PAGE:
One thing the military does better than Harvard, Yale, Wharton or Kellogg schools of business, is teach leadership. The Pentagon invests more per capita on leadership training than perhaps any US corporation, save GE.
“After you strip away the rank, the uniform and the saluting,” said a Navy Captain who was responsible for a large ambulatory care services operation before he retired, “All we have is our ability to lead…”
The military, more than the vast majority of US corporations, including hospitals, has higher standards of accountability. If you are a senior military officer, your fitness (performance) review determines not whether you get a raise as is the case in the civilian world, but whether your career advances or comes to a sudden end. Military officers might, in a special situation, get away with one performance review that is less than superior but never two, even if it comes one or two years before full retirement.
It should not be a surprise that military officers take their performance seriously. They focus on relationships and execution. The age-old rule, “up or out” is forever burned into their psyche.
This means military officers, those that retire after 20 years, have developed excellent political and relationship skills. Advancement is a journey fraught with political danger. The chances of avoiding at least one certifiable jerk commanding officer are slim. Military officers must learn to adjust if their goal is to make it to 20 years in service and retire as a senior officer. In other words, most officers are well prepared to adapt to the civilian world, especially those from the Medical Department. In the service of their country they have learned how to dodge the political bullets, the nasty potholes, and produce positive results. This is not a bad combination of skills.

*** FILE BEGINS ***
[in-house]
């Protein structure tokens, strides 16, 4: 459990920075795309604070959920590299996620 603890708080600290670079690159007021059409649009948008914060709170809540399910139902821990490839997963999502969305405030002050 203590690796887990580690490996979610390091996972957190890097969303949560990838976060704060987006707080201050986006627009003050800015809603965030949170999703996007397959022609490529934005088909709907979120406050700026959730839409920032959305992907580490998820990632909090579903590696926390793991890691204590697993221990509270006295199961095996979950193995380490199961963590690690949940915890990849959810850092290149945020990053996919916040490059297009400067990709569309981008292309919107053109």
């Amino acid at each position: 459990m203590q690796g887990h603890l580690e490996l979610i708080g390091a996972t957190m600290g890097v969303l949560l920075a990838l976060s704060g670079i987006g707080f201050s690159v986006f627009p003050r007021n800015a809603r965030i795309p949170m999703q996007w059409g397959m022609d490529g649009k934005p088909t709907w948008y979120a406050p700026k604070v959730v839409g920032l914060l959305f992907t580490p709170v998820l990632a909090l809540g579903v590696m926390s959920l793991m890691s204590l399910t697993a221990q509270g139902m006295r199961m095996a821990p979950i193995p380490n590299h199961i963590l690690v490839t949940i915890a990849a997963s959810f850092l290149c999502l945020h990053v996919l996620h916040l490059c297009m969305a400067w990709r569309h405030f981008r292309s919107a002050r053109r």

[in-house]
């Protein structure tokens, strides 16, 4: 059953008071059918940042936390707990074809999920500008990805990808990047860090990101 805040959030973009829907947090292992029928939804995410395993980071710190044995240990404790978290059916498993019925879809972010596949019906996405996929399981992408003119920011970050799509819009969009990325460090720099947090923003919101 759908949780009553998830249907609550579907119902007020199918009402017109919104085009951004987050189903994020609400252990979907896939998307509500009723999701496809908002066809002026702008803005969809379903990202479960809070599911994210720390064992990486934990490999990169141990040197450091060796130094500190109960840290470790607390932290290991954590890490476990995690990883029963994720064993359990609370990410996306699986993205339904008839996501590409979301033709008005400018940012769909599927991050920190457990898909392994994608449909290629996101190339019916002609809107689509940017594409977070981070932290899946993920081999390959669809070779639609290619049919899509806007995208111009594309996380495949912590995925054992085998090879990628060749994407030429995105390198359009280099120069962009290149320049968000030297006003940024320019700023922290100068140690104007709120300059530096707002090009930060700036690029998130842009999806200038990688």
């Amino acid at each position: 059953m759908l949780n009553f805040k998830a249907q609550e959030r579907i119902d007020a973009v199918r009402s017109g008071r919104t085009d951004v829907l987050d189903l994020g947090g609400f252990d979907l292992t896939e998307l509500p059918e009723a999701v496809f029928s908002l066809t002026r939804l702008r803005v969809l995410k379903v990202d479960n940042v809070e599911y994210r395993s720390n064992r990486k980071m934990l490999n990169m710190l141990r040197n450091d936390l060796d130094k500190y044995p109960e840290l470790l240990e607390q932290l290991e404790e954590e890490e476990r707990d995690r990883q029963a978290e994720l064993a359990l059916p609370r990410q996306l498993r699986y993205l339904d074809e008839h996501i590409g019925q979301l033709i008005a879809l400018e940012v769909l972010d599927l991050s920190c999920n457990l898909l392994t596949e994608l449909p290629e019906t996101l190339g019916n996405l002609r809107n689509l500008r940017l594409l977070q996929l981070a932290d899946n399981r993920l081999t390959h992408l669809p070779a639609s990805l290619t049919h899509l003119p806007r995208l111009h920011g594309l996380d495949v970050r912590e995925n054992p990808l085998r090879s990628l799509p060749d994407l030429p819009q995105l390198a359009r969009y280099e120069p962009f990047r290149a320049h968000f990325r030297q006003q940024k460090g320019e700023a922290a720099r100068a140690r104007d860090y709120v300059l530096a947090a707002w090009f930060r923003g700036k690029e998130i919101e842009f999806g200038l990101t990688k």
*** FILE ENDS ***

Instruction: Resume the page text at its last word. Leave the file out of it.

If you are contemplating hiring a former military officer, here are three things to remember:
- They are loath to brag about their accomplishments, even in the interviews. Moreover, the military does not use the same type of competitive interviewing process civilian organizations employ so retiring military officers are not used to selling themselves in an interview process. If you like what you see and feel, take the time to tease out their story and accomplishments, which more often than not are rock solid.
- Most military officers understand the civilian marketplace, especially those coming from the Medical Department. The majority of employees in most military hospitals are civilian. Some employees in military hospitals in the US belong to a government union. Overseas, the officers must adapt to civilian employees from a variety of cultures. They must learn how to exact solid performance and good results regardless of the country or culture. They do not get a performance pass with overseas assignments.
- You cannot “short” them on onboarding. Yes, they understand the civilian system. Yes, they are natural leaders, and yes, they are pretty smart, savvy people. But there are still cultural divides, most rather subtle, that will require a solid onboarding program. Do not assume they will figure it all out. The money you invest on the front end to ensure their success will be among the best dollars you spend all year.
NOTE: If you are considering hiring a former military officer, we can help you navigate the process, from recruiting, screening and background checks to onboarding. Our team has a depth and breadth of experience in this specialized field, as well as a robust network of MSC connections. Contact John G. Self at firstname.lastname@example.org.